An Indian-origin doctor from the East Midlands region of England who was arrested for allegedly circumcising a baby boy without his mother's consent has been released without charge.
DrBalvinderMehat, a general practitioner (GP), was accused of carrying out a non-therapeutic circumcision or a procedure for religious rather than medical reasons on the three-month old baby four years ago.
"The Crown Prosecution Service (CPS) deemed that there would be no realistic prospect of conviction, Nottinghamshire Police said, adding that they had thoroughly investigated the incident.
The babys paternal grandmother, believed to belong to the Muslim faith, had taken the baby to Mehats surgery in Nottingham for the procedure in July 2013.
The 61-year-old GP told the police when he was arrested back in June this year that he believed the mother had consented.
The police had also arrested the boy's father and paternal grandmother on suspicion of conspiracy to commit grievous bodily harm, but they were released without charge as well.
In a letter to the boys mother outlining its decision, the CPS said that had Mehat performed the operation knowing the mother did not consent, his actions may have amounted to an assault.
"He may have failed in his professional obligations to discuss the issue of consent with you. But that in itself is not sufficient for there to be a criminal prosecution," it noted.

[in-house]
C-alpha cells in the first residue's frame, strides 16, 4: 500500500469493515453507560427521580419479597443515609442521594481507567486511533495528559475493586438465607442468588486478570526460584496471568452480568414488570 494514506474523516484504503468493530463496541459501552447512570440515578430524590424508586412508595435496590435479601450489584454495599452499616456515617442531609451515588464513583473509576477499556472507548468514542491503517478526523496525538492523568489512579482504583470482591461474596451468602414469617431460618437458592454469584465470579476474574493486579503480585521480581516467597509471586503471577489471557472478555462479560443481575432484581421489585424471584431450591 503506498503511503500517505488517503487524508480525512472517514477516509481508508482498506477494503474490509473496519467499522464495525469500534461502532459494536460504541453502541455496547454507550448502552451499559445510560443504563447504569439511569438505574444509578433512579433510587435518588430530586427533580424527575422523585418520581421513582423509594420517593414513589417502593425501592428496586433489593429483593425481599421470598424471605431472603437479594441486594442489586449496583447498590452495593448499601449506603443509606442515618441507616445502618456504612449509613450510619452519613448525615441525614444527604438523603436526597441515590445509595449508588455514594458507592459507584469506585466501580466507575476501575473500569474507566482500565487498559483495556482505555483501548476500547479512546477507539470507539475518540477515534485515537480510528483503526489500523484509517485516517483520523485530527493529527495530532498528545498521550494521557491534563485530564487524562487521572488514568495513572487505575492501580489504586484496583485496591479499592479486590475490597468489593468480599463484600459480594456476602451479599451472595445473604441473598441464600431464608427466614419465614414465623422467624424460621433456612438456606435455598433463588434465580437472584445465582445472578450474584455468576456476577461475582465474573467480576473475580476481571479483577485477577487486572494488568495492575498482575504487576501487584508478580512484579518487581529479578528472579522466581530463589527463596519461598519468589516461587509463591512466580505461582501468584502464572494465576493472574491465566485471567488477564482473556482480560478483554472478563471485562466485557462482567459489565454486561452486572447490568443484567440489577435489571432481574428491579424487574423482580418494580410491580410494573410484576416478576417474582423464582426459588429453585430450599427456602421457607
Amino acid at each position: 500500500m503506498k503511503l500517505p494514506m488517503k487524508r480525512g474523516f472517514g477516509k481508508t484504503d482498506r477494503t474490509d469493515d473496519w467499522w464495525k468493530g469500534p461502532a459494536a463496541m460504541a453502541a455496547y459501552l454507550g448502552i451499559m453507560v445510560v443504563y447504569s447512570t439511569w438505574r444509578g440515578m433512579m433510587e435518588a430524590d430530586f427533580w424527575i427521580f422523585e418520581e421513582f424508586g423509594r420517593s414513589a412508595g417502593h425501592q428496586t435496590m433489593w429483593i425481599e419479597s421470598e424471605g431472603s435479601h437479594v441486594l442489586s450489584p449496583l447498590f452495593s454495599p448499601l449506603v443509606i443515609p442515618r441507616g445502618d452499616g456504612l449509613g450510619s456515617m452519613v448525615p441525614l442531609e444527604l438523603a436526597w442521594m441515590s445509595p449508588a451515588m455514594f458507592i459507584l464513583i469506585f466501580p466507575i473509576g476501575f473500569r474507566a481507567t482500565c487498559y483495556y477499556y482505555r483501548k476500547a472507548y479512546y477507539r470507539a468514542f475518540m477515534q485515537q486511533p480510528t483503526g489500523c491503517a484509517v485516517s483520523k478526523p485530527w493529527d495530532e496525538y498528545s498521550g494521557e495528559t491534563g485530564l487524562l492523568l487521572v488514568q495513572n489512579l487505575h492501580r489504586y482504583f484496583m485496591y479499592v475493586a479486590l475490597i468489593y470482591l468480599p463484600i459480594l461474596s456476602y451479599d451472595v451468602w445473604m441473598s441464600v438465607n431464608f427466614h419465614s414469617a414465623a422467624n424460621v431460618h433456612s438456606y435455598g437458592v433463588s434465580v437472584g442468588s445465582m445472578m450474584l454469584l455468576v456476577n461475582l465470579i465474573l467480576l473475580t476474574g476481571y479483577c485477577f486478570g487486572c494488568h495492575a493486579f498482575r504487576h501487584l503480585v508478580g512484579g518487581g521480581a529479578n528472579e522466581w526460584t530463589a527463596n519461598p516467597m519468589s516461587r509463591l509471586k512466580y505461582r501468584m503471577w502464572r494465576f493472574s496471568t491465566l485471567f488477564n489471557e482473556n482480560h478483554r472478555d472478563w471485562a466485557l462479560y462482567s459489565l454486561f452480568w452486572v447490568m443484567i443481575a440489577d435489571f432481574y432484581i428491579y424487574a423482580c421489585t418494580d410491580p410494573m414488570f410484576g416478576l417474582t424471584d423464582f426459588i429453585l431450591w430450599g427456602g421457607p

The boy's parents are separated and the procedure took place when he was with his fathers family. Now aged four, the boy suffers from a number of recurrent problems, including inflammation and infections, as a result of the circumcision, according to his mother.
"I will fight this until my last breath if I have to, it's the only way I can possibly look my son in his eyes, she told the BBC.
Human rights lawyer Saimo Chahal is appealing the CPS decision and has written a letter, "outlining numerous defects in their decision-making process and evaluation of this case".
Circumcision is widely practised in both the Jewish and Muslim faiths around the world.
Guidelines from the British Medical Association state that both parents should give consent for any non-therapeutic or "ritual" circumcision of children.
If parents disagree, a doctor may only proceed with the permission of a UK court.
Children old enough to express their opinion should be consulted, and their wishes must be taken into account.
Mehat, based at Bakersfield Medical Centre in Nottingham, has declined to comment due to patient confidentiality rules.
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